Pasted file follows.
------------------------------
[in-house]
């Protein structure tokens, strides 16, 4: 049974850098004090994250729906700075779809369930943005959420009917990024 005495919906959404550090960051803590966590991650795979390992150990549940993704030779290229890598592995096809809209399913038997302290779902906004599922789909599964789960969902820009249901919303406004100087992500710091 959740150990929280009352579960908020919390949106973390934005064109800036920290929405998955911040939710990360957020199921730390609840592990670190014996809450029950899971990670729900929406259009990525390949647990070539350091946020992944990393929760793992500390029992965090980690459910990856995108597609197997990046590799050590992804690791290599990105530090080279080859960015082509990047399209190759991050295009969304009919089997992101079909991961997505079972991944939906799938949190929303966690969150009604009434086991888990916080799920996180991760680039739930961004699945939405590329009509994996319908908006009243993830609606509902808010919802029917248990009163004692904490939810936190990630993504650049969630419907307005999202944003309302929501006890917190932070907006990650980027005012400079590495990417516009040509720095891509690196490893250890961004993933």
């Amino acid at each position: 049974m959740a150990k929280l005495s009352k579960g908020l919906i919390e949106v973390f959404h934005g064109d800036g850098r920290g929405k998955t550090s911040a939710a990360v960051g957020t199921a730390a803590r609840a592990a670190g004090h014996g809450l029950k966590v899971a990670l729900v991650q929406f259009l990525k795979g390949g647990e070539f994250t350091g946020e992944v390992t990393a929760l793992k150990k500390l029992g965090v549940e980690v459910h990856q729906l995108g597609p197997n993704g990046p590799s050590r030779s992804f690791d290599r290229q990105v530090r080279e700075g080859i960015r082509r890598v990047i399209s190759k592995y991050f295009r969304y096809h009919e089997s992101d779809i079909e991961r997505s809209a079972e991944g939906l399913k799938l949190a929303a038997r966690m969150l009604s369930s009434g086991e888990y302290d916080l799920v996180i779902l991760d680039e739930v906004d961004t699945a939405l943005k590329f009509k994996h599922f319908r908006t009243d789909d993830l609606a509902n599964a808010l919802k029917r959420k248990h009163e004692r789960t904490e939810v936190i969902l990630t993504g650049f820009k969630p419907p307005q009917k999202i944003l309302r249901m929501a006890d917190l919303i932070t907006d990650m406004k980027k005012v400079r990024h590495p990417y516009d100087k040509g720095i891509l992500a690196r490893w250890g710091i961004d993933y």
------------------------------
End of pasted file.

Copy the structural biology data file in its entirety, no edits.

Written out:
[in-house]
């Protein structure tokens, strides 16, 4: 049974850098004090994250729906700075779809369930943005959420009917990024 005495919906959404550090960051803590966590991650795979390992150990549940993704030779290229890598592995096809809209399913038997302290779902906004599922789909599964789960969902820009249901919303406004100087992500710091 959740150990929280009352579960908020919390949106973390934005064109800036920290929405998955911040939710990360957020199921730390609840592990670190014996809450029950899971990670729900929406259009990525390949647990070539350091946020992944990393929760793992500390029992965090980690459910990856995108597609197997990046590799050590992804690791290599990105530090080279080859960015082509990047399209190759991050295009969304009919089997992101079909991961997505079972991944939906799938949190929303966690969150009604009434086991888990916080799920996180991760680039739930961004699945939405590329009509994996319908908006009243993830609606509902808010919802029917248990009163004692904490939810936190990630993504650049969630419907307005999202944003309302929501006890917190932070907006990650980027005012400079590495990417516009040509720095891509690196490893250890961004993933």
């Amino acid at each position: 049974m959740a150990k929280l005495s009352k579960g908020l919906i919390e949106v973390f959404h934005g064109d800036g850098r920290g929405k998955t550090s911040a939710a990360v960051g957020t199921a730390a803590r609840a592990a670190g004090h014996g809450l029950k966590v899971a990670l729900v991650q929406f259009l990525k795979g390949g647990e070539f994250t350091g946020e992944v390992t990393a929760l793992k150990k500390l029992g965090v549940e980690v459910h990856q729906l995108g597609p197997n993704g990046p590799s050590r030779s992804f690791d290599r290229q990105v530090r080279e700075g080859i960015r082509r890598v990047i399209s190759k592995y991050f295009r969304y096809h009919e089997s992101d779809i079909e991961r997505s809209a079972e991944g939906l399913k799938l949190a929303a038997r966690m969150l009604s369930s009434g086991e888990y302290d916080l799920v996180i779902l991760d680039e739930v906004d961004t699945a939405l943005k590329f009509k994996h599922f319908r908006t009243d789909d993830l609606a509902n599964a808010l919802k029917r959420k248990h009163e004692r789960t904490e939810v936190i969902l990630t993504g650049f820009k969630p419907p307005q009917k999202i944003l309302r249901m929501a006890d917190l919303i932070t907006d990650m406004k980027k005012v400079r990024h590495p990417y516009d100087k040509g720095i891509l992500a690196r490893w250890g710091i961004d993933y």